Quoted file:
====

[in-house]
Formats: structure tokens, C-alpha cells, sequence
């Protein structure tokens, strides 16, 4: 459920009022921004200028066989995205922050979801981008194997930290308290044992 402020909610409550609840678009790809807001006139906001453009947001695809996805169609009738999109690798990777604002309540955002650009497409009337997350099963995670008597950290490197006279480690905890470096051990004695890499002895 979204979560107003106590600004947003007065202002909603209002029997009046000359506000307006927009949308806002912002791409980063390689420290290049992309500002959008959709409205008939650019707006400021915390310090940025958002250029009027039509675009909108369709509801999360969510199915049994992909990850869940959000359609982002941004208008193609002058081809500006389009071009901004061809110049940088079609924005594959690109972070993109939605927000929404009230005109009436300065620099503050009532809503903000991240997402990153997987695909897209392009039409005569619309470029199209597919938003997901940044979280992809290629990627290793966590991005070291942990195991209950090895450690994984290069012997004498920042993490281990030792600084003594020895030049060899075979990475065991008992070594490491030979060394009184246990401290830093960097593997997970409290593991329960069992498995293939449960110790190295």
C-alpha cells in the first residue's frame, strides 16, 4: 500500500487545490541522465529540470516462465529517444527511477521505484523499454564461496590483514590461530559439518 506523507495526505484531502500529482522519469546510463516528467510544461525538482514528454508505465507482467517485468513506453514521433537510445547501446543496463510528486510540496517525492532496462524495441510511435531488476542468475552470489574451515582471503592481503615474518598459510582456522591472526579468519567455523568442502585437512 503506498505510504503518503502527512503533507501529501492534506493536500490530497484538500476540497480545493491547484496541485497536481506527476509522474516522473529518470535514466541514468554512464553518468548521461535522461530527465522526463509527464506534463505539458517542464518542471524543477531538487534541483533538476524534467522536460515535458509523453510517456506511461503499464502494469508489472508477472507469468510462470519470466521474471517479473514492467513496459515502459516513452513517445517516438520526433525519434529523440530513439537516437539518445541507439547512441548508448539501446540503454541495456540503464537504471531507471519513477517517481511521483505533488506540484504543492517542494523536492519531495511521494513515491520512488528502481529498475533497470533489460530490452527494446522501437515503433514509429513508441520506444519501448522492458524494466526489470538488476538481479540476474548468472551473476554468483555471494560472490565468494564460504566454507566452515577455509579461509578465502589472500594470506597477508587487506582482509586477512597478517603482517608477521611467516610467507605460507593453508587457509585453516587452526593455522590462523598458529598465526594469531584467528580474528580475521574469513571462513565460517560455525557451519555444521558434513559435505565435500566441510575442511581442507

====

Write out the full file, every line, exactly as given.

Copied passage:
[in-house]
Formats: structure tokens, C-alpha cells, sequence
């Protein structure tokens, strides 16, 4: 459920009022921004200028066989995205922050979801981008194997930290308290044992 402020909610409550609840678009790809807001006139906001453009947001695809996805169609009738999109690798990777604002309540955002650009497409009337997350099963995670008597950290490197006279480690905890470096051990004695890499002895 979204979560107003106590600004947003007065202002909603209002029997009046000359506000307006927009949308806002912002791409980063390689420290290049992309500002959008959709409205008939650019707006400021915390310090940025958002250029009027039509675009909108369709509801999360969510199915049994992909990850869940959000359609982002941004208008193609002058081809500006389009071009901004061809110049940088079609924005594959690109972070993109939605927000929404009230005109009436300065620099503050009532809503903000991240997402990153997987695909897209392009039409005569619309470029199209597919938003997901940044979280992809290629990627290793966590991005070291942990195991209950090895450690994984290069012997004498920042993490281990030792600084003594020895030049060899075979990475065991008992070594490491030979060394009184246990401290830093960097593997997970409290593991329960069992498995293939449960110790190295």
C-alpha cells in the first residue's frame, strides 16, 4: 500500500487545490541522465529540470516462465529517444527511477521505484523499454564461496590483514590461530559439518 506523507495526505484531502500529482522519469546510463516528467510544461525538482514528454508505465507482467517485468513506453514521433537510445547501446543496463510528486510540496517525492532496462524495441510511435531488476542468475552470489574451515582471503592481503615474518598459510582456522591472526579468519567455523568442502585437512 503506498505510504503518503502527512503533507501529501492534506493536500490530497484538500476540497480545493491547484496541485497536481506527476509522474516522473529518470535514466541514468554512464553518468548521461535522461530527465522526463509527464506534463505539458517542464518542471524543477531538487534541483533538476524534467522536460515535458509523453510517456506511461503499464502494469508489472508477472507469468510462470519470466521474471517479473514492467513496459515502459516513452513517445517516438520526433525519434529523440530513439537516437539518445541507439547512441548508448539501446540503454541495456540503464537504471531507471519513477517517481511521483505533488506540484504543492517542494523536492519531495511521494513515491520512488528502481529498475533497470533489460530490452527494446522501437515503433514509429513508441520506444519501448522492458524494466526489470538488476538481479540476474548468472551473476554468483555471494560472490565468494564460504566454507566452515577455509579461509578465502589472500594470506597477508587487506582482509586477512597478517603482517608477521611467516610467507605460507593453508587457509585453516587452526593455522590462523598458529598465526594469531584467528580474528580475521574469513571462513565460517560455525557451519555444521558434513559435505565435500566441510575442511581442507